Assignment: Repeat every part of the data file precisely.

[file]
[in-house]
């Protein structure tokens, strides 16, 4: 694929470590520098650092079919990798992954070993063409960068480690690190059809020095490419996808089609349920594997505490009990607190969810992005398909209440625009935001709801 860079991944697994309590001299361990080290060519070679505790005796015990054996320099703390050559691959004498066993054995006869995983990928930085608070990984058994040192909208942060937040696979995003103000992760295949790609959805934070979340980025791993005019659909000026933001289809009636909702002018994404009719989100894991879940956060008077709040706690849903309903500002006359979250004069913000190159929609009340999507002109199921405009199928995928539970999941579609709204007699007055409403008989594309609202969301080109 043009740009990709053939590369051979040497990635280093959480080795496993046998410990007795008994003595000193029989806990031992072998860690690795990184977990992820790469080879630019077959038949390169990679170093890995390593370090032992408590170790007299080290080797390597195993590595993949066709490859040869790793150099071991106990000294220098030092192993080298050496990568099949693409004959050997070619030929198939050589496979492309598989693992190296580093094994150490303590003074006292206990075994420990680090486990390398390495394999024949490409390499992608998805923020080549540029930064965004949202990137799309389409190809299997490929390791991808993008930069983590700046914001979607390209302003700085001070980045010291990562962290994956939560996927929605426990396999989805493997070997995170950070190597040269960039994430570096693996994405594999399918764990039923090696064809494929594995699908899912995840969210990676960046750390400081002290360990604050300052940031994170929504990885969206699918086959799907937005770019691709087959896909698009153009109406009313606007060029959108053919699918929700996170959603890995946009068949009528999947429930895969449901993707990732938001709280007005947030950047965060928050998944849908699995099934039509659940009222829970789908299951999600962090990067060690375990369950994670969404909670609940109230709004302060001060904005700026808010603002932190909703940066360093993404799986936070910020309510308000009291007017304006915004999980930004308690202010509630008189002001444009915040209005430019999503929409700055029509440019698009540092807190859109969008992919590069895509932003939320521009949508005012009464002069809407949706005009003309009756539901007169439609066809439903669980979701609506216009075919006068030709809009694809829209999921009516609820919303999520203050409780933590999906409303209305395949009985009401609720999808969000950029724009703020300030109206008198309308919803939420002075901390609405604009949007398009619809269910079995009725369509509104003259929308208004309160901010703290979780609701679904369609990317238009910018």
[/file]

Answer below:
[in-house]
């Protein structure tokens, strides 16, 4: 694929470590520098650092079919990798992954070993063409960068480690690190059809020095490419996808089609349920594997505490009990607190969810992005398909209440625009935001709801 860079991944697994309590001299361990080290060519070679505790005796015990054996320099703390050559691959004498066993054995006869995983990928930085608070990984058994040192909208942060937040696979995003103000992760295949790609959805934070979340980025791993005019659909000026933001289809009636909702002018994404009719989100894991879940956060008077709040706690849903309903500002006359979250004069913000190159929609009340999507002109199921405009199928995928539970999941579609709204007699007055409403008989594309609202969301080109 043009740009990709053939590369051979040497990635280093959480080795496993046998410990007795008994003595000193029989806990031992072998860690690795990184977990992820790469080879630019077959038949390169990679170093890995390593370090032992408590170790007299080290080797390597195993590595993949066709490859040869790793150099071991106990000294220098030092192993080298050496990568099949693409004959050997070619030929198939050589496979492309598989693992190296580093094994150490303590003074006292206990075994420990680090486990390398390495394999024949490409390499992608998805923020080549540029930064965004949202990137799309389409190809299997490929390791991808993008930069983590700046914001979607390209302003700085001070980045010291990562962290994956939560996927929605426990396999989805493997070997995170950070190597040269960039994430570096693996994405594999399918764990039923090696064809494929594995699908899912995840969210990676960046750390400081002290360990604050300052940031994170929504990885969206699918086959799907937005770019691709087959896909698009153009109406009313606007060029959108053919699918929700996170959603890995946009068949009528999947429930895969449901993707990732938001709280007005947030950047965060928050998944849908699995099934039509659940009222829970789908299951999600962090990067060690375990369950994670969404909670609940109230709004302060001060904005700026808010603002932190909703940066360093993404799986936070910020309510308000009291007017304006915004999980930004308690202010509630008189002001444009915040209005430019999503929409700055029509440019698009540092807190859109969008992919590069895509932003939320521009949508005012009464002069809407949706005009003309009756539901007169439609066809439903669980979701609506216009075919006068030709809009694809829209999921009516609820919303999520203050409780933590999906409303209305395949009985009401609720999808969000950029724009703020300030109206008198309308919803939420002075901390609405604009949007398009619809269910079995009725369509509104003259929308208004309160901010703290979780609701679904369609990317238009910018």